This boxed Bliss & Goodyear pocket model revolver, New Haven, Connecticut, serial no. 3131, circa 1860, sold on the phone for $5625 (est. $5000/8000) to a Texas collector. It was the cover lot of the sale.
This cased, engraved Massachusetts Arms Co. belt model revolver, circa 1850, elicited active bidding from the room and the phones, eventually selling to a phone bidder for $25,000 (est. $8000/10,000). The bidding opened at $2000, jumped to $5000, then to $10,000, and continued by the thousands until the hammer fell.
This 15" x 11" broadside for a gun store in Philadelphia (in part reading, “A large Stock at low Prices” and “Repairs promptly attended to”) was the final lot of the sale. It brought $13 (est. $1000/1500). It was featured on the back cover of Sotheby’s catalog.
A collector/dealer from Mississippi purchased this engraved IXL side-hammer, double-action Navy revolver, numbered 5, circa 1857, for $9375 (est. $5000/7000). Bidding opened at $1000. Only 50 examples of this revolver are believed to have been made around 1857. The buyer also purchased nine other lots (not shown), including a Massachusetts Arms Co. Wesson & Leavitt patent .40-caliber dragoon revolver, serial no. 224, circa 1852, for $11,250 (est. $8000/10,000); and a Jacob Rupertus patent Army revolver, circa 1859, for $13,750 (est. $20,000/30,000).
Carbines are making a comeback, said Greg Martin. This one, a Sharps new model 1863 with Lawrence pellet-primer mechanism, brought twice its high estimate. It was purchased on the phone through Sotheby’s junior cataloger for special projects, Asia Mernissi, and the buyer paid $16,250 for it (est. $5000/7000). The same buyer bought four other carbines.
Sotheby’s, New York City
Photos courtesy Sotheby’s
The first firearms sale to take place in ten years at Sotheby’s was a spirited one on May 22. The Al Cali collection of American percussion revolvers and Civil War carbines attracted an enthusiastic crowd of collectors and dealers, both in the room and on the phones. Internet buyers accounted for only three sales.
All 127 lots were sold without reserve—allowing for “the true essence of the market in determining prices,” said Greg Martin, who brought the collection to Sotheby’s as a consultant. “There were no artificial injections,” he said.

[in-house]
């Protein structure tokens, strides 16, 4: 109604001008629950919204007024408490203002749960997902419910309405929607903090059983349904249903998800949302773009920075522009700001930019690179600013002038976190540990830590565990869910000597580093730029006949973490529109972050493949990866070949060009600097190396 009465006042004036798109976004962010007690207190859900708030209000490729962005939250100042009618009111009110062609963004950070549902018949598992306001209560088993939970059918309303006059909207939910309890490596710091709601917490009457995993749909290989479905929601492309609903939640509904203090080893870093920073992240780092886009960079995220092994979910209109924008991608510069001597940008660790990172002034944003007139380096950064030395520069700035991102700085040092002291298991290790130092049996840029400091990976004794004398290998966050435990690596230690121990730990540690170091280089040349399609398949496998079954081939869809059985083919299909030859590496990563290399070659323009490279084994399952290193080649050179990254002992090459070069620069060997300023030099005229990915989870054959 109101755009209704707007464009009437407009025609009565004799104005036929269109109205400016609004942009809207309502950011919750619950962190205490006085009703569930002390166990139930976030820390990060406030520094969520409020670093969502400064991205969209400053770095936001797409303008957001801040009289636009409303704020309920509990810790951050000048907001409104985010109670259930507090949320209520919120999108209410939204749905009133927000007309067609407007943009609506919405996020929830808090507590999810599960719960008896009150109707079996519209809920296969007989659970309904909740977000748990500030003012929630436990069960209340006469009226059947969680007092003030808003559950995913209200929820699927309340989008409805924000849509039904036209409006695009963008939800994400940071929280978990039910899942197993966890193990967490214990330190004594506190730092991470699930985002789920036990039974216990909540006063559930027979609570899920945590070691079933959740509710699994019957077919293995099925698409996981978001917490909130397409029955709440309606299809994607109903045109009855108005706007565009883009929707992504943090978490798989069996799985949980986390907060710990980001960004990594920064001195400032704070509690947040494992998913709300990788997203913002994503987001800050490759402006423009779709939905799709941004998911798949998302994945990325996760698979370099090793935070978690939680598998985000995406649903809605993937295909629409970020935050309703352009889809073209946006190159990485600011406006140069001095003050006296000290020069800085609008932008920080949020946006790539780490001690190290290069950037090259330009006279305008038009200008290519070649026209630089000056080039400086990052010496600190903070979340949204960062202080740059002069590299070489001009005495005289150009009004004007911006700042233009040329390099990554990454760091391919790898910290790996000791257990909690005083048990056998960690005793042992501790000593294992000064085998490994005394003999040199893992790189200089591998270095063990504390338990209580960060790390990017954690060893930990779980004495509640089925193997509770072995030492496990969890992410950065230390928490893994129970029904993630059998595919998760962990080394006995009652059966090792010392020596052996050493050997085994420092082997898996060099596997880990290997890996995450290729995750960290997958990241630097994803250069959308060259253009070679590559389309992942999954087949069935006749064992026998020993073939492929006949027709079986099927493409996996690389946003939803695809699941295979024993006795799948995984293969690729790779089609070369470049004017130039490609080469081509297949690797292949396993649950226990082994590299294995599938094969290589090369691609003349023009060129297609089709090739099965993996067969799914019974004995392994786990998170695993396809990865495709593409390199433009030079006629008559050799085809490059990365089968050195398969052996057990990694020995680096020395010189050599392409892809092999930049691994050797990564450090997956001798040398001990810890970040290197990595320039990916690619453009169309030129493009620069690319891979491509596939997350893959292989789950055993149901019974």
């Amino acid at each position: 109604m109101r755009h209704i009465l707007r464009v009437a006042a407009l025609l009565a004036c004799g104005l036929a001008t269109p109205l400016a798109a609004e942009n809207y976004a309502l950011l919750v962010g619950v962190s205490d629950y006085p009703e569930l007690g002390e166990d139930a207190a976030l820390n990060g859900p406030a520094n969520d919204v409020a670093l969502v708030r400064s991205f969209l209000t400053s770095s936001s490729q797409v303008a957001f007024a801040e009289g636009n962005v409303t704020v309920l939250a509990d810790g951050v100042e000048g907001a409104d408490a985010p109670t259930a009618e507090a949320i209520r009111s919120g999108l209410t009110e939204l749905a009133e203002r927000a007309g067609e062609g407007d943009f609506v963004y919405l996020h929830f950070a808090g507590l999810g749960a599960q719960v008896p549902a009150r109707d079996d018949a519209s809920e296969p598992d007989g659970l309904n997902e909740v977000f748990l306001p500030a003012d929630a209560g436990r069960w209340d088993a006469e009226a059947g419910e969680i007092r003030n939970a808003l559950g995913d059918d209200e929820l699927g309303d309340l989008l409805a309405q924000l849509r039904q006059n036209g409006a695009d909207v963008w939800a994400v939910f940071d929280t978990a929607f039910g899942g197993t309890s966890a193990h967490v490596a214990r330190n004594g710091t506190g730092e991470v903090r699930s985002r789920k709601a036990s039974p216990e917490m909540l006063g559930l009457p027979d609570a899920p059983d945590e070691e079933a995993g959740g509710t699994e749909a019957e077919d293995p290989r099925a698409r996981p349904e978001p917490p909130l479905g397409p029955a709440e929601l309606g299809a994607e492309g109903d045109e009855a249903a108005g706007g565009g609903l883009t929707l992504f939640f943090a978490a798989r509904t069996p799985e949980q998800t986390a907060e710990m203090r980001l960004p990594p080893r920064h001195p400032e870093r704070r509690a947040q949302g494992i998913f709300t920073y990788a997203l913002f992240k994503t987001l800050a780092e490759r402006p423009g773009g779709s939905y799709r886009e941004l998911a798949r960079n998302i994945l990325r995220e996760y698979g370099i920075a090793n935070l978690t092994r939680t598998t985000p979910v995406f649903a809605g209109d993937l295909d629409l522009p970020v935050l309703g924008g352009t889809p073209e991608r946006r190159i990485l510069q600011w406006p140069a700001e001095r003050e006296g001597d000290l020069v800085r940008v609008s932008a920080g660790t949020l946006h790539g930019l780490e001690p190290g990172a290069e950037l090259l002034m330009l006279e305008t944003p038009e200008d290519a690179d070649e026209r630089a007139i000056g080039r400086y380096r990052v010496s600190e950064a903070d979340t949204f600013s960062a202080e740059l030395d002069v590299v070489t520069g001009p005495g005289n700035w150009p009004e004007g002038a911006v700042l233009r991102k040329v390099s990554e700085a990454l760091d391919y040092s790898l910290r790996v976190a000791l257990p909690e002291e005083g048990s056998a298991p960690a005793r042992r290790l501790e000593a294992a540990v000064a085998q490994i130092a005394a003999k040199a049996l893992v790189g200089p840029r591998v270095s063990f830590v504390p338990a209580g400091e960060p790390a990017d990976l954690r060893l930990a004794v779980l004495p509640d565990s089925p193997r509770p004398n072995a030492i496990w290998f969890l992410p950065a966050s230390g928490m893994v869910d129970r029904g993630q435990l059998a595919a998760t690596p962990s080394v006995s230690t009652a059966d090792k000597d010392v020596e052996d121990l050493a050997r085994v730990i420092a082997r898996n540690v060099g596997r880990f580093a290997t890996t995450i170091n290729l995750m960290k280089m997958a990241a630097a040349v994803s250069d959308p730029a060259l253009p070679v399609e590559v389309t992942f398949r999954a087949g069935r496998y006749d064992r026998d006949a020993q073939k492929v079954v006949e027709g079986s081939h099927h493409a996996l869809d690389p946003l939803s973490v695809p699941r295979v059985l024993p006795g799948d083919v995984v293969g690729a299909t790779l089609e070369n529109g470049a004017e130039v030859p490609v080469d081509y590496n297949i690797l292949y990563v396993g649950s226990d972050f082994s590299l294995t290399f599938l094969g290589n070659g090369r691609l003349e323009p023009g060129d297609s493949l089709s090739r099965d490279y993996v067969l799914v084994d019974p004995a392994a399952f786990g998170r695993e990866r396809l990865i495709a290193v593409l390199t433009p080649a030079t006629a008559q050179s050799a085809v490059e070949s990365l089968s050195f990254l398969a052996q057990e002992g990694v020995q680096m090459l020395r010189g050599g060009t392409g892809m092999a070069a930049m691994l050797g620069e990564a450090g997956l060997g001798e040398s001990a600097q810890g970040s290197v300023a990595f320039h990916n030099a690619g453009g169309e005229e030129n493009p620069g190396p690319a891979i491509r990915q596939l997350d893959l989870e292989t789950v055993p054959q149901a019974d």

Several days after the sale, Cali expressed his disappointment with the results via telephone. “I’m a disgruntled seller,” he said, explaining that he was upset with the prices, with Sotheby’s lack of advertising, the lateness of the catalog, and the incomplete descriptions of his firearms. “I collected for fifty years, I chased and hunted down these guns, and Sotheby’s didn’t talk about their rarity or their condition.”
The auction house responded through a spokesperson, writing, “Sotheby’s has full confidence in how the sale of the Al Cali Collection of Fine Percussion Revolvers and Civil War Carbines was conducted.”
Reached at his home in Rutherford, California, where he produces wine under the Martin Estate label, Martin said he thought Sotheby’s did “a wonderful job” in presenting the collection. Furthermore, he said, there was coverage of the sale in the Robb Report, and a “blurb” in the New York Times. A cocktail reception for Cali’s collection was held at the East Side auction house the night before the sale. “He got first-class treatment,” Martin explained. “A lot of the guns brought top prices, and some did not. Overall, it did fine.”
He did agree, however, that there were some “hiccups.” He said he assured Cali that he would keep a closer watch on the estimates and descriptions of Cali’s Wells Fargo collection, scheduled to be sold in late October at Sotheby’s. “We’ll print out the catalog early enough to review it with him,” said Martin. Included in the upcoming sale are original safes, letter bags, scales, strongboxes, and more, from the 1850s to 1917.